Your toughest client to photograph will inevitably be the toddler, whether its your own or someone else’s. Most of your photos will be of the back of his head as he runs away from the camera, or a shot of her palm as she grabs your lens. In fact, I know a few reasons why a toddler is never used as a model at any photo workshop.
Here’s how to photograph children and babies with grace, style, and plenty of patience to spare:
- Time of day is important. Take pictures at a time of day that the child is happy. It takes significant amounts of bribing and parental threats to get cooperation otherwise.
- Take a few minutes to get to know the child before you start taking pictures. Some children will do best if they become your friend and you talk to them while you take pictures. Others will shut down if they even think you’re looking at them. Figure this out and match your approach to the child.
- If you want pictures of children looking at the camera, put something visually interesting on your head. You may feel like an idiot, but it works.
- Speaking of feeling like an idiot, most children like when you act silly. It elicits great facial expressions and smiles for the pictures. Photographing children is not a time to care about being cool. Don’t worry; their parents have had their embarrassing, silly moments too, so they’re not likely to judge you.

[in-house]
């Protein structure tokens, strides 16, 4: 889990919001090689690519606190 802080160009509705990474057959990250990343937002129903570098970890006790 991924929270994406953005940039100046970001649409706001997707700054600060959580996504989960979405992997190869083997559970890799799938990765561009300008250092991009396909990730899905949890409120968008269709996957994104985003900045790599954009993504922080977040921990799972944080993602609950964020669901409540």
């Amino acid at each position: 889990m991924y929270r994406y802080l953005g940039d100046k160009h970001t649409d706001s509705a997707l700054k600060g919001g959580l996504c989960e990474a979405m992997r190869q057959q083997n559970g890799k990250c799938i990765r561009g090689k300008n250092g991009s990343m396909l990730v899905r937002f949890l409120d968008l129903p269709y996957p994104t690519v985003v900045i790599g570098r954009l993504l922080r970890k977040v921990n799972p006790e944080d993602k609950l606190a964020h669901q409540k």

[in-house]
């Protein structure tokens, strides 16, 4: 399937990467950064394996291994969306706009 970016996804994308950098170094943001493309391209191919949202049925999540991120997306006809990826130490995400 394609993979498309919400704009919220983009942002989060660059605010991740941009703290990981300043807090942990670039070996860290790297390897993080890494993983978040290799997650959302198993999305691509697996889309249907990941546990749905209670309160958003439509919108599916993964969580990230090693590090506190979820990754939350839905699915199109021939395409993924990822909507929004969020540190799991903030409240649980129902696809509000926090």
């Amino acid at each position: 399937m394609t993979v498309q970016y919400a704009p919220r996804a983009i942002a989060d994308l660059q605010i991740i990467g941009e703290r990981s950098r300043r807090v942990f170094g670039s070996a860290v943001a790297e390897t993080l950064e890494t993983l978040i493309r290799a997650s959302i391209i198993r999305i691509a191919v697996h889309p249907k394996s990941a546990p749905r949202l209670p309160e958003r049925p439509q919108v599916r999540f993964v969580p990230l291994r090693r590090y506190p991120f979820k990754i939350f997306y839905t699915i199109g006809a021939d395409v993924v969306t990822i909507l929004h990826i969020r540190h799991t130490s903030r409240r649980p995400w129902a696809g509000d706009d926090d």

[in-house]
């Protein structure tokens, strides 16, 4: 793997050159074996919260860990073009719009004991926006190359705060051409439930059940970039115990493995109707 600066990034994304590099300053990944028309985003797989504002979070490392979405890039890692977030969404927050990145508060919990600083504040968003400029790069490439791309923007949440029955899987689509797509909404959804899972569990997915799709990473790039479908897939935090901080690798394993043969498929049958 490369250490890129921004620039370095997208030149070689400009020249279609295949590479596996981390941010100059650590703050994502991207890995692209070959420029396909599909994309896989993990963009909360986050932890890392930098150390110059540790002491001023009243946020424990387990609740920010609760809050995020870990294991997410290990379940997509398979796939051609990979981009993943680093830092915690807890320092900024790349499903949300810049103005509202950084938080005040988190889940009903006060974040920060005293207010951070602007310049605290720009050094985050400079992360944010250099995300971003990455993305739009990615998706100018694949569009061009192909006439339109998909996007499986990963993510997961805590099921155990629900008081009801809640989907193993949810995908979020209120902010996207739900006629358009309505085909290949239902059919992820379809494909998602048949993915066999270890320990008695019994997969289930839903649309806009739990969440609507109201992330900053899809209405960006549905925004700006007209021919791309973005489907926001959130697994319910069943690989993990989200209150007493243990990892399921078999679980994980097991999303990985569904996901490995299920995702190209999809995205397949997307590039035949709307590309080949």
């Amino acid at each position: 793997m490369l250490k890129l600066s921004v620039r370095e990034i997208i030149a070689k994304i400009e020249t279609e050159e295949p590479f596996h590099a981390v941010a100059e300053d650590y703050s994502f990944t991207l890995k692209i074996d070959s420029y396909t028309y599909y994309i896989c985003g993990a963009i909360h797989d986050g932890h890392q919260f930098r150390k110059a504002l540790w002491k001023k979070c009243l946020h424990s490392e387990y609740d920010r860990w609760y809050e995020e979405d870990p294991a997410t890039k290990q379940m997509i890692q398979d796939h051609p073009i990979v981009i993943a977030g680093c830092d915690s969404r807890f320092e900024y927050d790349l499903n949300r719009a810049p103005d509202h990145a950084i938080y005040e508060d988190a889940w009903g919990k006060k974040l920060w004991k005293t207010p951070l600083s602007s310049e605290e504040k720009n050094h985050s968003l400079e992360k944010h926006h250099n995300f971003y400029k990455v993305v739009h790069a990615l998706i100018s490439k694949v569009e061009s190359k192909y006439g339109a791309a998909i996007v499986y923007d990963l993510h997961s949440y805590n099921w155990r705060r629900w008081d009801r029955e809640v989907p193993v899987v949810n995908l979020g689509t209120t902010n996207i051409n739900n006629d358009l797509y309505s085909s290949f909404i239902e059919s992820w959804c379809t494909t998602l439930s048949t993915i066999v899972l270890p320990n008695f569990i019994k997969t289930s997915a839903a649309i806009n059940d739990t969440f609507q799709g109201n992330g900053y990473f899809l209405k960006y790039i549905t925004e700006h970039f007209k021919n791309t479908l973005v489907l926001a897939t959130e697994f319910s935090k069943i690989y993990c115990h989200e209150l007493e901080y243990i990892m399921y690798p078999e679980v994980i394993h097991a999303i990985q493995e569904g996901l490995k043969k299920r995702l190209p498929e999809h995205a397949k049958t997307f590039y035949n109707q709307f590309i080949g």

- Take snapshots when the child isn’t looking. My favorite pictures were taken when the child was just playing and I quietly snapped away. For the best results, find a play area with pretty consistent lighting. And always have your camera ready. You never know when something sweet or amusing may happen! Check out these other ideas for children’s portraits.
- Use a prop – and make it one you don’t mind having in the picture. This will keep the child engaged. Get inspired with these 10 ideas for children’s photography props.
- When posing, give the child something to stand or sit on – anything from a stool to a sticker. They do better if they have a “place.”
- To prop up an infant, try a couch or chair corner, bean bag or pillow. Every infant is willing to do different things – what worked for one won’t necessarily work for others so be prepared with different options.
- Use a higher shutter speed with toddlers. Most of them never stop moving. Photographing a child can be like photographing a sport – you’ll pretty much always be freezing action.
- Tell Mom or any other “helpers” to stand right behind you so when children look at them they’ll be looking towards the camera.